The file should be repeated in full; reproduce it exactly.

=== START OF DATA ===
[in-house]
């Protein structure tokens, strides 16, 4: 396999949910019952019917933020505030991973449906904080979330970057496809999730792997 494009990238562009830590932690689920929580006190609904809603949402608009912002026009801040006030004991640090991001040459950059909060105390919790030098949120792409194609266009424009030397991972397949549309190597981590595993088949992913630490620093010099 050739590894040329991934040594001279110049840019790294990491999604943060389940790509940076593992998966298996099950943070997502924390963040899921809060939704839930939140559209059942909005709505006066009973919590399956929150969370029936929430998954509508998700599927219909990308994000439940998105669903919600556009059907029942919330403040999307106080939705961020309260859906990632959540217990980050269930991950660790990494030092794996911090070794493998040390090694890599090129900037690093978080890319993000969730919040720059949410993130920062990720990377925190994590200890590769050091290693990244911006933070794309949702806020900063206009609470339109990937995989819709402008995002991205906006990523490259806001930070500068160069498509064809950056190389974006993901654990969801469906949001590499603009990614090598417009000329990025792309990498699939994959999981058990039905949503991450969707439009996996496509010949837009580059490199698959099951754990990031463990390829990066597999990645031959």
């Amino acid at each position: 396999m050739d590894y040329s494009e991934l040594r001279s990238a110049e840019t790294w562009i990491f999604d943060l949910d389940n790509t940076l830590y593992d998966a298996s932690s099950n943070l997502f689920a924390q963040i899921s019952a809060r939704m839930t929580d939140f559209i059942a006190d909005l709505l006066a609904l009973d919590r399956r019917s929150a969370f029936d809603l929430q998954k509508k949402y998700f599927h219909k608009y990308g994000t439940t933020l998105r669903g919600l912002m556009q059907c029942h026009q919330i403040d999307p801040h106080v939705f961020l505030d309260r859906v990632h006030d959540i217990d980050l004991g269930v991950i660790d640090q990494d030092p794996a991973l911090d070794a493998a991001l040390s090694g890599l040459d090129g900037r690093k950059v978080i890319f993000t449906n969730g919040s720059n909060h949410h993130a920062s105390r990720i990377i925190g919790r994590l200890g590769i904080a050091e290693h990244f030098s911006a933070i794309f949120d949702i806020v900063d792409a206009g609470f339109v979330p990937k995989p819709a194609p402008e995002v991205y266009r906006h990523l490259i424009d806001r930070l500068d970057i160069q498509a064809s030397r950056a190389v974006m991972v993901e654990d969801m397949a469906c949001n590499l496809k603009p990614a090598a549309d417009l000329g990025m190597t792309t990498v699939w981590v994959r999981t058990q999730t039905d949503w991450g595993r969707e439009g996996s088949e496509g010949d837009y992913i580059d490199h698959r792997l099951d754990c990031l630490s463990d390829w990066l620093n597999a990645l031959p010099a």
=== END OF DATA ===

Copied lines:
[in-house]
């Protein structure tokens, strides 16, 4: 396999949910019952019917933020505030991973449906904080979330970057496809999730792997 494009990238562009830590932690689920929580006190609904809603949402608009912002026009801040006030004991640090991001040459950059909060105390919790030098949120792409194609266009424009030397991972397949549309190597981590595993088949992913630490620093010099 050739590894040329991934040594001279110049840019790294990491999604943060389940790509940076593992998966298996099950943070997502924390963040899921809060939704839930939140559209059942909005709505006066009973919590399956929150969370029936929430998954509508998700599927219909990308994000439940998105669903919600556009059907029942919330403040999307106080939705961020309260859906990632959540217990980050269930991950660790990494030092794996911090070794493998040390090694890599090129900037690093978080890319993000969730919040720059949410993130920062990720990377925190994590200890590769050091290693990244911006933070794309949702806020900063206009609470339109990937995989819709402008995002991205906006990523490259806001930070500068160069498509064809950056190389974006993901654990969801469906949001590499603009990614090598417009000329990025792309990498699939994959999981058990039905949503991450969707439009996996496509010949837009580059490199698959099951754990990031463990390829990066597999990645031959």
């Amino acid at each position: 396999m050739d590894y040329s494009e991934l040594r001279s990238a110049e840019t790294w562009i990491f999604d943060l949910d389940n790509t940076l830590y593992d998966a298996s932690s099950n943070l997502f689920a924390q963040i899921s019952a809060r939704m839930t929580d939140f559209i059942a006190d909005l709505l006066a609904l009973d919590r399956r019917s929150a969370f029936d809603l929430q998954k509508k949402y998700f599927h219909k608009y990308g994000t439940t933020l998105r669903g919600l912002m556009q059907c029942h026009q919330i403040d999307p801040h106080v939705f961020l505030d309260r859906v990632h006030d959540i217990d980050l004991g269930v991950i660790d640090q990494d030092p794996a991973l911090d070794a493998a991001l040390s090694g890599l040459d090129g900037r690093k950059v978080i890319f993000t449906n969730g919040s720059n909060h949410h993130a920062s105390r990720i990377i925190g919790r994590l200890g590769i904080a050091e290693h990244f030098s911006a933070i794309f949120d949702i806020v900063d792409a206009g609470f339109v979330p990937k995989p819709a194609p402008e995002v991205y266009r906006h990523l490259i424009d806001r930070l500068d970057i160069q498509a064809s030397r950056a190389v974006m991972v993901e654990d969801m397949a469906c949001n590499l496809k603009p990614a090598a549309d417009l000329g990025m190597t792309t990498v699939w981590v994959r999981t058990q999730t039905d949503w991450g595993r969707e439009g996996s088949e496509g010949d837009y992913i580059d490199h698959r792997l099951d754990c990031l630490s463990d390829w990066l620093n597999a990645l031959p010099a």